Taking the fear out of public speaking

This guest post was written by Barry Coots outlining how he learned to speak in public.

An effective way to develop public speaking skills is to follow this simple method which is suitable for groups working together or as an individual.

A number of subjects that can be described in a series of simple statements that take just a few minutes to say should be compiled.

For example — The correct way to sharpen a pencil / How to change a car wheel / How to prepare and cook an omelet etc.

The topic is not important as long as the speaker is comfortable with the content and understands the words.

The speaker should be prepared for questions relating to the topic at the end of the talk.

The method is as follows —

All of the talks should be made in a formal setting in a serious manner.

  • Step one is to give a talk lasting just one minute to just one other person.
  • Step two is to give a talk lasting just two minutes to just two people.
  • Step three is to give a talk lasting just four minutes to just four people.
  • Step four is to give a talk lasting just eight minutes to just eight people.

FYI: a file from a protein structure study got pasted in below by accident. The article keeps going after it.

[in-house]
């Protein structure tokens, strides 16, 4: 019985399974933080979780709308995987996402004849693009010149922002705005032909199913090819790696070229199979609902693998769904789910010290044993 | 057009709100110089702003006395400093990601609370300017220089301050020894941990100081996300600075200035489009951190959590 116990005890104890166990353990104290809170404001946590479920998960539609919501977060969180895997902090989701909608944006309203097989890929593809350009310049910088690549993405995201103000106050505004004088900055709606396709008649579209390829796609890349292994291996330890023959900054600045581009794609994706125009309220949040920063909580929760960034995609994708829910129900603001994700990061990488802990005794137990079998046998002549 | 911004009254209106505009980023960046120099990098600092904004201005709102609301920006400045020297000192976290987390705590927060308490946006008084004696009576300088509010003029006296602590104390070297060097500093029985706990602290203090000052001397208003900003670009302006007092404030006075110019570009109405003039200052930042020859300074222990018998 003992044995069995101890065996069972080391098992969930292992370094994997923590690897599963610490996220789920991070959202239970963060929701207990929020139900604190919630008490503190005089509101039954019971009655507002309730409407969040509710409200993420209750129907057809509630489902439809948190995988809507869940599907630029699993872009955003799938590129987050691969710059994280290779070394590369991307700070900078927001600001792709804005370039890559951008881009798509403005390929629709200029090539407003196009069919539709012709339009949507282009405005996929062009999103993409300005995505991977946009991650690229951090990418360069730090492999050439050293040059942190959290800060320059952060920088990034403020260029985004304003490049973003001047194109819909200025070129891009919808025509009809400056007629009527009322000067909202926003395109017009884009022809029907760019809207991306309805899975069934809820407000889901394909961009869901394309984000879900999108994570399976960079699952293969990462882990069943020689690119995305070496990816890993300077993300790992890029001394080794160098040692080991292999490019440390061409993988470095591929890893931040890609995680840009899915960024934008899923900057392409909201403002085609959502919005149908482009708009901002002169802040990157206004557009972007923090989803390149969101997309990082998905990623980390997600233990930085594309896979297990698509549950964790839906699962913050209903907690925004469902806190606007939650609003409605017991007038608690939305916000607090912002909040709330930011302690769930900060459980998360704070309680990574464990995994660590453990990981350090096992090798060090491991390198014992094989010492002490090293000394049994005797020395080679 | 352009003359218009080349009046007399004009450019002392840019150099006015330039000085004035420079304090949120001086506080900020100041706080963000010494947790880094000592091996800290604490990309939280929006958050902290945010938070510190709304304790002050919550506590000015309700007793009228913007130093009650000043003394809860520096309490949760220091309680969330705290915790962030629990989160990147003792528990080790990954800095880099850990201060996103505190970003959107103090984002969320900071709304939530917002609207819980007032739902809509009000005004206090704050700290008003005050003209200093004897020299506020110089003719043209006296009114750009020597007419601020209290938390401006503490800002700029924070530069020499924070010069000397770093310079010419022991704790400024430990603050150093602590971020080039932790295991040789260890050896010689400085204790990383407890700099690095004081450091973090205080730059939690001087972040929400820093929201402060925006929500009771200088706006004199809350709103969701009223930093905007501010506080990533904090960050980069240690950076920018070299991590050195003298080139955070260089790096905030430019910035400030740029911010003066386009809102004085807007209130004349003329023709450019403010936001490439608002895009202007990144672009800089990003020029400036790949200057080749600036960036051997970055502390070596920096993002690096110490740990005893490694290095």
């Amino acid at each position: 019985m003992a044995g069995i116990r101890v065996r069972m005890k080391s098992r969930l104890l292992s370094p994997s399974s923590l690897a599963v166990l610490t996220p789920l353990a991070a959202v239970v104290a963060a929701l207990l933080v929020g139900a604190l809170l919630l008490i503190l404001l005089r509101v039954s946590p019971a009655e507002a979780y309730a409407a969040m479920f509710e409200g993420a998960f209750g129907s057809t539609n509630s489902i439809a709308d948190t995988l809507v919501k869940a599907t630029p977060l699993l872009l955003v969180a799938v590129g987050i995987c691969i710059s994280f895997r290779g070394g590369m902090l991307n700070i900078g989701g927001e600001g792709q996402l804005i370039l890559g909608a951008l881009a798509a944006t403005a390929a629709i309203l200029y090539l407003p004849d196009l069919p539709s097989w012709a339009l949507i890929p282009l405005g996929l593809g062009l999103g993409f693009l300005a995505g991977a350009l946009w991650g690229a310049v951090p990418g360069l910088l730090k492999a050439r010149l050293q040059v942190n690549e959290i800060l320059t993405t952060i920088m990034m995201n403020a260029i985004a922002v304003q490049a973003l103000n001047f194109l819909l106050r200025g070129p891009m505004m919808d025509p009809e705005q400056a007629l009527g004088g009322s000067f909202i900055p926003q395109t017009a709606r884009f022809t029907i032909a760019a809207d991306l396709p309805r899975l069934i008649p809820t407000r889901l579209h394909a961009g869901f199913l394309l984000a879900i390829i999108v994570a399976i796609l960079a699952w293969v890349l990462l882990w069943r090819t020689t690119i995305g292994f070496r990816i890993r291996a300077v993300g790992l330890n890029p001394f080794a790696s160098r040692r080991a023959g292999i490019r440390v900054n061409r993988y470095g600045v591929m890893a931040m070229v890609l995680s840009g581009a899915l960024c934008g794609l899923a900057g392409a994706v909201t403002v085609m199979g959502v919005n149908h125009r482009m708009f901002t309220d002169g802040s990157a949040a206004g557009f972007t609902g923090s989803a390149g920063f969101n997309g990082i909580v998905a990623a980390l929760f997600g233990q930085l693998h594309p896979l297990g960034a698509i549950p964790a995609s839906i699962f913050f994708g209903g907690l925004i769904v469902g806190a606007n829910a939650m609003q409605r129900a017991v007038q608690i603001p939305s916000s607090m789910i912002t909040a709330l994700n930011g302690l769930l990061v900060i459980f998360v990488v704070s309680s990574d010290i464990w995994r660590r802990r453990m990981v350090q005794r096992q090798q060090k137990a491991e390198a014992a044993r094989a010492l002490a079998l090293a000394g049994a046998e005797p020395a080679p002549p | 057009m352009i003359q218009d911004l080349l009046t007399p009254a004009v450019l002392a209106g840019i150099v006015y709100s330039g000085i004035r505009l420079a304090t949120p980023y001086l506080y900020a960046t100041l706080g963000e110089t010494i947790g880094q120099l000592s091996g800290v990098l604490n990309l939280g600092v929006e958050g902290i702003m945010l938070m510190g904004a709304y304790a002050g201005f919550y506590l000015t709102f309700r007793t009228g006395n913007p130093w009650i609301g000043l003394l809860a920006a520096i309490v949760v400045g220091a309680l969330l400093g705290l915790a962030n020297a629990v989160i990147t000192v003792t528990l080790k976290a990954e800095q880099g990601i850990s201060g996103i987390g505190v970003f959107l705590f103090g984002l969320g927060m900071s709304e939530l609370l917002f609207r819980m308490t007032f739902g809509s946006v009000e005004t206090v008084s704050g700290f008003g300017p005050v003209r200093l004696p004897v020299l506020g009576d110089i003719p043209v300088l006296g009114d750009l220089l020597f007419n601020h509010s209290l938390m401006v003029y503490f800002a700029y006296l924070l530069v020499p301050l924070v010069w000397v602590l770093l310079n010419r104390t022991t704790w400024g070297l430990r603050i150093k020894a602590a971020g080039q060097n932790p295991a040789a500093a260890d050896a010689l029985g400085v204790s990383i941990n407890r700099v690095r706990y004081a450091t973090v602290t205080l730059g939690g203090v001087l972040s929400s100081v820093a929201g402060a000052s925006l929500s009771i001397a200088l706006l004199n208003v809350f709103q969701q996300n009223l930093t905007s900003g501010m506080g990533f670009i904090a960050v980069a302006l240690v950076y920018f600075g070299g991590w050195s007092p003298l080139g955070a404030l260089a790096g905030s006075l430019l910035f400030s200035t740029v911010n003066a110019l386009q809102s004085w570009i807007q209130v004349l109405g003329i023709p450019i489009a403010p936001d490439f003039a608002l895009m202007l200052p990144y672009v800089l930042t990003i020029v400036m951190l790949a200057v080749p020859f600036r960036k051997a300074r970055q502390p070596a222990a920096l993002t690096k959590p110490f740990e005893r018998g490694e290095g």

• Step five is to give a talk lasting just sixteen minutes to just sixteen people.
  • Step six is to give a talk lasting just thirty two minutes to just thirty two people.

The best results are usually from a group all learning to overcome their natural anxiety and fear of public speaking.

In this way each person plays a part as both speaker and audience and fosters respect and empathy within the group.

The time between each of the six steps may be tailored to fit into a weekend or may be spread out over a week or as long as the student may wish and time allows.

A simple progress chart should be drawn for each student and achievement to date marked.

At the end of each speech the audience should applaud and congratulate the speaker.

Discussion can take place about areas of fear and hesitancy within the group with the emphasis on positive feedback from fellow student speakers.

Each step should be repeated if there is any fear of progressing  to the next step until the student feels comfortable in progressing to a longer speech and bigger audience.

No specific time constraint should be put upon any student in this process.

All that remains to be said is

GOOD LUCK AND HAPPY SPEAKING

Barry Coots

Posted by ypsociety